Conserving land along our waterways protects important habitat and helps keep our rivers healthy, clean, and more resilient to drought. Riparian Protection projects conserve and restore fresh and saltwater habitat while protecting fish habitat. In doing so, the grants help provide our families, farms, and fisheries with clean water across the state.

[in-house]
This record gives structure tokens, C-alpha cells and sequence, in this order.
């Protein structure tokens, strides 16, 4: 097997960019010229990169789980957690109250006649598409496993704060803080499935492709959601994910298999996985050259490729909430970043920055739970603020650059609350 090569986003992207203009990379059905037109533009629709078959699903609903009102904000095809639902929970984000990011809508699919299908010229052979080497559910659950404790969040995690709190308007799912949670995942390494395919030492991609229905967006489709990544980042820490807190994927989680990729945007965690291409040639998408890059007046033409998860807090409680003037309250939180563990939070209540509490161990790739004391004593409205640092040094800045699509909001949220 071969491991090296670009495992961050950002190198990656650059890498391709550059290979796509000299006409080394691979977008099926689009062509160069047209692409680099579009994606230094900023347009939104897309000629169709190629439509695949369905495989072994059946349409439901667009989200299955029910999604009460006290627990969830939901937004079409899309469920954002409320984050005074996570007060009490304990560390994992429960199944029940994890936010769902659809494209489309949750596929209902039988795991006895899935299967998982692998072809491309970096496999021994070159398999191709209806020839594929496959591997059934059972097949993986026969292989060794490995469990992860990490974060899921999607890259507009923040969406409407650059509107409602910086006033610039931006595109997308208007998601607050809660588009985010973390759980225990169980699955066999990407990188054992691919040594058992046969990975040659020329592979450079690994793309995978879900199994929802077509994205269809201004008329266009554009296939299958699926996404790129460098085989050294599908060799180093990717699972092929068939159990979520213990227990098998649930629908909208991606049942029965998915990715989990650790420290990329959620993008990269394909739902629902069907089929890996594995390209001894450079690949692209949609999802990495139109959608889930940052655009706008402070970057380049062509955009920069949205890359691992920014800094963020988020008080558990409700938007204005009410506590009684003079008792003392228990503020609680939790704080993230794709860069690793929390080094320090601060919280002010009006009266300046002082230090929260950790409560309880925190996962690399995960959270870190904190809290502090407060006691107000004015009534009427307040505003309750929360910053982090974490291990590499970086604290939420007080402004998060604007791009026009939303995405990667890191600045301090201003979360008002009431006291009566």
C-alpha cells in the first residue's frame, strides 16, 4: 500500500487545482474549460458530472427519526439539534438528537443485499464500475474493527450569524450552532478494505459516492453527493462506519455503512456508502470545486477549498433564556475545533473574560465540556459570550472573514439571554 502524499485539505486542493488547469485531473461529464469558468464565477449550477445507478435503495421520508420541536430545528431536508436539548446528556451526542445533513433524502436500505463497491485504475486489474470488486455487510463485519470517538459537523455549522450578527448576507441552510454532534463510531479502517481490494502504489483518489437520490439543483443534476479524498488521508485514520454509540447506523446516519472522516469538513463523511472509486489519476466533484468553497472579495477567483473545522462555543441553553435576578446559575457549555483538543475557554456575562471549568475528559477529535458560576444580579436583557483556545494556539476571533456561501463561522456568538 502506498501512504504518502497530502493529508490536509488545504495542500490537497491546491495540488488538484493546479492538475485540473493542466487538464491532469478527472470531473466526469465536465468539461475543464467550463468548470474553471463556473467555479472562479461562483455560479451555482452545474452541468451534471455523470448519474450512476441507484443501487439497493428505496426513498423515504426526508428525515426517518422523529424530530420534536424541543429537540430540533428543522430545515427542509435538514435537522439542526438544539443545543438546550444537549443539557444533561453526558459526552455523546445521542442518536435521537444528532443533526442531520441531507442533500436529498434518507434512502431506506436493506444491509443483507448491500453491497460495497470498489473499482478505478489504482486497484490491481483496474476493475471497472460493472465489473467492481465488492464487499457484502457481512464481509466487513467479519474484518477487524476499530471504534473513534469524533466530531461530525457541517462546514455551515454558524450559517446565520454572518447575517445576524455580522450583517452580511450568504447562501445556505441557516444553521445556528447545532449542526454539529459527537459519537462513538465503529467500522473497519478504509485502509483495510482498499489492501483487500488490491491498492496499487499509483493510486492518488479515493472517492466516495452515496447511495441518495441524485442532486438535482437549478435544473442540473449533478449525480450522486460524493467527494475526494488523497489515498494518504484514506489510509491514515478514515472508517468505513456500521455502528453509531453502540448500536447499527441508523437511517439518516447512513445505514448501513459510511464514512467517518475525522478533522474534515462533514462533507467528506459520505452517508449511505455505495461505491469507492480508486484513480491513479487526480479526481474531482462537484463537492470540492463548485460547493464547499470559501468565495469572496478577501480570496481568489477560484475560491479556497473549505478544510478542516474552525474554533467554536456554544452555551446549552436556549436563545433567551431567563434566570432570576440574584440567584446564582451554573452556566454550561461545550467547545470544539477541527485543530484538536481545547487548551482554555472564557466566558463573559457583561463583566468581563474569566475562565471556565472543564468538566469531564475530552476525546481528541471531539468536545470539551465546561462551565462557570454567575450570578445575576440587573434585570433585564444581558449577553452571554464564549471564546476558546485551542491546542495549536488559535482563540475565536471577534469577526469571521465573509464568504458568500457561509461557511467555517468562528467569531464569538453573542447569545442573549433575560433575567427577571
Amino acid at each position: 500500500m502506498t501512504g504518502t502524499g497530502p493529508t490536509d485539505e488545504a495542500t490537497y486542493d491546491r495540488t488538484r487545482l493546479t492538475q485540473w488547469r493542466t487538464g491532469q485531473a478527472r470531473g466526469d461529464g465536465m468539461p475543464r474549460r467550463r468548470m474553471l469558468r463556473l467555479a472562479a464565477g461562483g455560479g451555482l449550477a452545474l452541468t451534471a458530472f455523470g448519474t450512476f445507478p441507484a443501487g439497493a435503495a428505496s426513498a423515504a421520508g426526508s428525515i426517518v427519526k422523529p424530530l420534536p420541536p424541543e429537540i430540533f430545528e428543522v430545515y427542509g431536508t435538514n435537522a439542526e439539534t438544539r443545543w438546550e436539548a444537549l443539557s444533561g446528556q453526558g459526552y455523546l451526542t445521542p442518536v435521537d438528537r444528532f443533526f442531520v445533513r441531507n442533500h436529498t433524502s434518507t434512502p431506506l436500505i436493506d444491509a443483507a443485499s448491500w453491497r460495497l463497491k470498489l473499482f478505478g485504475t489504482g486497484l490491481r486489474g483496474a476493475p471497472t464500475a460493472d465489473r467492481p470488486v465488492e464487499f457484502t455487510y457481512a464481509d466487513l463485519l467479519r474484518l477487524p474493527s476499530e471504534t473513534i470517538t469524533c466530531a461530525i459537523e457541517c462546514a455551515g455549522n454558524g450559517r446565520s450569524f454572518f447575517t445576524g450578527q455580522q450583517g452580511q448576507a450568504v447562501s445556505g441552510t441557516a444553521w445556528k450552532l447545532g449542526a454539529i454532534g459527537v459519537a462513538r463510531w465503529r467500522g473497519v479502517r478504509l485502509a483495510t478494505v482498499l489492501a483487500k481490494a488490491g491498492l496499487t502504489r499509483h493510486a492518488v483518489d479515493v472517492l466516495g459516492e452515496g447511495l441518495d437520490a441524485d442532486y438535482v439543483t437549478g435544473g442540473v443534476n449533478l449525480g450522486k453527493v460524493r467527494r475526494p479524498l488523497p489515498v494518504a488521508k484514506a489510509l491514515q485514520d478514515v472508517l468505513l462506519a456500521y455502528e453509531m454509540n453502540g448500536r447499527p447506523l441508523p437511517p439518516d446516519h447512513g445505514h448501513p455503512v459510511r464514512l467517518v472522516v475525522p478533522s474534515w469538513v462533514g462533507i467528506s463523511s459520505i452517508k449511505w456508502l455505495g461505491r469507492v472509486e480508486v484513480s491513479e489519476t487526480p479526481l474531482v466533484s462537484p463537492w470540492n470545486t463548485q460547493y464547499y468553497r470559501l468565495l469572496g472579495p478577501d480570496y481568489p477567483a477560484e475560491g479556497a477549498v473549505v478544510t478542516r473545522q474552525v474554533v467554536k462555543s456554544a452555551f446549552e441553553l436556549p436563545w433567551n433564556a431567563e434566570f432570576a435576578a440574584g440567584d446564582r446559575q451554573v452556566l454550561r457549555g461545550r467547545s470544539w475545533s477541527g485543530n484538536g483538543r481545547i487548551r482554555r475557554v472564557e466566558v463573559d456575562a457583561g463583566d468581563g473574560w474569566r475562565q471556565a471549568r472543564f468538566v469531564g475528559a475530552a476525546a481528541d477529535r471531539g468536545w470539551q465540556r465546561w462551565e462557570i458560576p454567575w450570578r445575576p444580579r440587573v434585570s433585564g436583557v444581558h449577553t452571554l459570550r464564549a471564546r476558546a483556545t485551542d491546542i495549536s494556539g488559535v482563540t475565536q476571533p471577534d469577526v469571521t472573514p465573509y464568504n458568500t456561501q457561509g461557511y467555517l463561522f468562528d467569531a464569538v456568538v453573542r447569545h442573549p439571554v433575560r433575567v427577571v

Great Peninsula Conservancy and Kitsap County used this grant to acquire 282.1 acres in North Kitsap County. Located from the head of Miller Bay to the lower reaches of Grovers Creek, 1.1 miles upstream, the project protects forested uplands, main-stem and tributary creek reaches, side channel refugia, a diverse riparian wetland complex, and a salt water bay. The wetland complex contributes to the habitat quality of the bay through sediment storage, non-point pollution filtration, flood attenuation, and slow release of water to maintain healthy spawning and rearing refugia habitat for ESA listed winter steelhead, coho, fall/winter chum, and cutthroat. The property also includes aquatic and terrestrial linked habitat for amphibians and nesting and foraging area for neo-tropical migratory birds. The project allows Kitsap County to hold a property interest (e.g. easement or right-of-way deed) for future development and public use of a non-motorized trail and/or shared-use pathway providing a link to a regional trail system connecting Kingston to the Hood Canal Bridge near Port Gamble. Any trail and/or pathway will be aligned in the future to make the shortest and least environmentally disruptive connection across the project site, linking isolated upland areas and minimizing impacts to wetlands and wildlife, as further described in the Special Conditions to this Agreement.